After deciding which mining model is best, you need details to make predictions actionable. Microsoft enables a couple of ways to access those details.

SQL Server Integration Services (SSIS) includes the Data Mining Query transformation which uses input data with an existing mining model to return a prediction. You can automate predictions by including a Data Mining Query transformation in a SSIS package and returning predictions in a regular data flow.

To make the prediction exporting process easier to understand, I will use SQL Server Data Tools to manually export a batch of selected prediction details.

With a valid mining model open, click the Mining Model Prediction tab. To export a set of results you need to join a mining model with a set of input columns. In the Mining Model area, click Select Model and select the mining model you want to use for predictions. In the Select Input Table(s) area, choose a set of data to be used as inputs for predictions. Leveraging the SSAS Data Source View is the easiest way to ensure prediction inputs are compatible with the chosen mining model.

If mining model column names match input table column names, SQL Server Data Tools automatically connects Mining Model and Select Input Table(s) columns. If column names differ between the mining model and input table, you must connect the necessary columns manually to ensure accurate predictions.

Once the mining model and input table are properly connected, drag columns from the available sources or enter data elements to be exported. In my example, I chose a mix of player names from my input table and predictions from my mining model. The Prediction Function source includes many fields beyond Predict (i.e., the predicted value) and PredictProbability (i.e, the estimated probability of the predicted value). If you are predicting the likelihood of responding to a direct mail piece, you might wish to export names and addresses in addition to the prediction and probability so that you can mail your offering to only recipients predicted to respond.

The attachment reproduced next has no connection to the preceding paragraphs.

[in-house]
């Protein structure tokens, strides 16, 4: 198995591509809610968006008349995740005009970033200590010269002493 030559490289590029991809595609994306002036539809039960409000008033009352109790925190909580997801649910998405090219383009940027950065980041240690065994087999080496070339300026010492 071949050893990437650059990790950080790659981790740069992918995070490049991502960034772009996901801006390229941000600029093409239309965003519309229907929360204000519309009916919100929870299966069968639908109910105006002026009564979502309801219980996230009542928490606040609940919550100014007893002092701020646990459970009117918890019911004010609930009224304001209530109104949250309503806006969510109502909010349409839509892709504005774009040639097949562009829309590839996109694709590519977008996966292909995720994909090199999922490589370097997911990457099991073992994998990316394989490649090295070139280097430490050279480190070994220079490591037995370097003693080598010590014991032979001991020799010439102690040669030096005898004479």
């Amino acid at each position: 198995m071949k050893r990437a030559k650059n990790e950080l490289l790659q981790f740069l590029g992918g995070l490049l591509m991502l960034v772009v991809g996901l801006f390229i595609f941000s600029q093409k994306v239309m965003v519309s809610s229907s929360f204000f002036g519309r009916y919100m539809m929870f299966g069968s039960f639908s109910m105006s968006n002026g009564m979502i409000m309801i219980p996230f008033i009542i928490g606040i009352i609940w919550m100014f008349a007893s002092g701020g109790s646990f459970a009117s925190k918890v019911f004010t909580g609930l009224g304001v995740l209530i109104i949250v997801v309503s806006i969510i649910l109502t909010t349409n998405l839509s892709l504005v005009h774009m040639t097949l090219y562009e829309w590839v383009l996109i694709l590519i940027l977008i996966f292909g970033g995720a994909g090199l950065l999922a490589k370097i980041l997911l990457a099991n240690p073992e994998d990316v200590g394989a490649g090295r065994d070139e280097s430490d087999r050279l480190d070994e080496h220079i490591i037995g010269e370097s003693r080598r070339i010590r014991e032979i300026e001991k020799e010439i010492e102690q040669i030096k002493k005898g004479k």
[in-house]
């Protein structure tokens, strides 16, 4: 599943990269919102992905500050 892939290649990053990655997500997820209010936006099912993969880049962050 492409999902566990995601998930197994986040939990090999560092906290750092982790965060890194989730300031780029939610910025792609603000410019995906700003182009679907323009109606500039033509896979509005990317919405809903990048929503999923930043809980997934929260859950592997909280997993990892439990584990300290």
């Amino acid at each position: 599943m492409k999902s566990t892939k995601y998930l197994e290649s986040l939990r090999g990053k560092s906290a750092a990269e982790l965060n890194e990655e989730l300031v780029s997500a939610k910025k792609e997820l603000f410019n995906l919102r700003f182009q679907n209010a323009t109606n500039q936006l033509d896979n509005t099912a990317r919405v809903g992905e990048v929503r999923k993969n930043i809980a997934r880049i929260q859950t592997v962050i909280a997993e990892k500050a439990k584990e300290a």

Because the export uses the DMX language, you can further optimize your exported results. Right-click in the work area and choose Query to view and edit the generated DMX code. At the end of the prediction join query, you can add DMX commands like WHERE … to filter out results and ORDER BY … to arrange the results in a desired order. My example shown excludes any player with the probability of being an All Star less than 0.4 and orders results by highest likelihood to be an All Star.

If a small volume of data is to be exported, simply right-click the results, select Copy All and paste the data into Excel. For larger data volumes or if you need to join the results with other data, click the Save query resulticon to export the results directly into a database. Select an available database, enter a table name and click Save. As long as you have adequate permissions, the export process will create a simple table in the database and insert the resulting data into the table.

Once the results are exported from SSAS, the task of acting on those predictions is up to you.

Analysis Services supports much more complex data mining efforts than I demonstrated, but Microsoft's tools make accurate predictions manageable. I encourage you to try those tools with data and questions of your own.